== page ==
Vega is the brightest star in the northern constellation of Lyra, It is relatively close at only 25 light-years from the Sun. Vega was the first star other than the Sun to be photographed and the first to have its spectrum recorded. Vega's spectral class is A0V, making it a blue-tinged white main sequence star that is fusing hydrogen to helium in its core. Since more massive stars use their fusion fuel more quickly than smaller ones, Vega's main-sequence lifetime is roughly one billion years, a tenth of the Sun's. The current age of this star is about 455 million years. After leaving the main sequence, Vega will become a class-M red giant and shed much of its mass, finally becoming a white dwarf. The visual spectrum of Vega is dominated by absorption lines of hydrogen; specifically by the hydrogen Balmer series.The lines of other elements are relatively weak, with the strongest being ionized magnesium, iron, and chromium. Using a good quality diffraction grating we can not only photograph its spectrum but also we can analyse the spectrum and find out its spectral type and other properties of the star. For example the Hydrogen Balmer (beta) absorption line at 4861 Angstroms is the strongest for the Type A star which is very evident in this image of the spectrum.This particular Hydrogen transition isn’t as prevalent in the hotter or cooler stars.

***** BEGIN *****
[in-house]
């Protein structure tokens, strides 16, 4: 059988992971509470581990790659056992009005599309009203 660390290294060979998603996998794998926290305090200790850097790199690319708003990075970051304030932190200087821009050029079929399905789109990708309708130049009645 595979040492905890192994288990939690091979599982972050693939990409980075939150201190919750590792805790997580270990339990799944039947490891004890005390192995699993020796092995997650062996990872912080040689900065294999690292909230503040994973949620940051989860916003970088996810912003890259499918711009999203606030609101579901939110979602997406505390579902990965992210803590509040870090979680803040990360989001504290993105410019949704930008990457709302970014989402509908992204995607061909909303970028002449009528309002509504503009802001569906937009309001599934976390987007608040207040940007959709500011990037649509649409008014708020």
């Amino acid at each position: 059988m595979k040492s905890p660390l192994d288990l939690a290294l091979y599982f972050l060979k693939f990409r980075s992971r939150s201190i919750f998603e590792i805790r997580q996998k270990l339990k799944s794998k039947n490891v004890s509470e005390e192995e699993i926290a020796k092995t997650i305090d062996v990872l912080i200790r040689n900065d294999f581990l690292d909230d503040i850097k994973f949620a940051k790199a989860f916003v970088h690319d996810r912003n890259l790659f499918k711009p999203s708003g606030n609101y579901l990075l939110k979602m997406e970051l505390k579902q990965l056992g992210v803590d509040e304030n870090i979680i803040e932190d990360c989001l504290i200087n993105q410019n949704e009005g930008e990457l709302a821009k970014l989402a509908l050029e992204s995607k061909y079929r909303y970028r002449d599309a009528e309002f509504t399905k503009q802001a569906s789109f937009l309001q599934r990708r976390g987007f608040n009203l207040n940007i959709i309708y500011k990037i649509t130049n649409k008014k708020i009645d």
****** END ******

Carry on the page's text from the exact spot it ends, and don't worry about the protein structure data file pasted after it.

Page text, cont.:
Star Analyser 100 (Patonhawksley) - Canon 6D - Edge HD11" Exp: 1/3 sec ISO:800 R.spec software.
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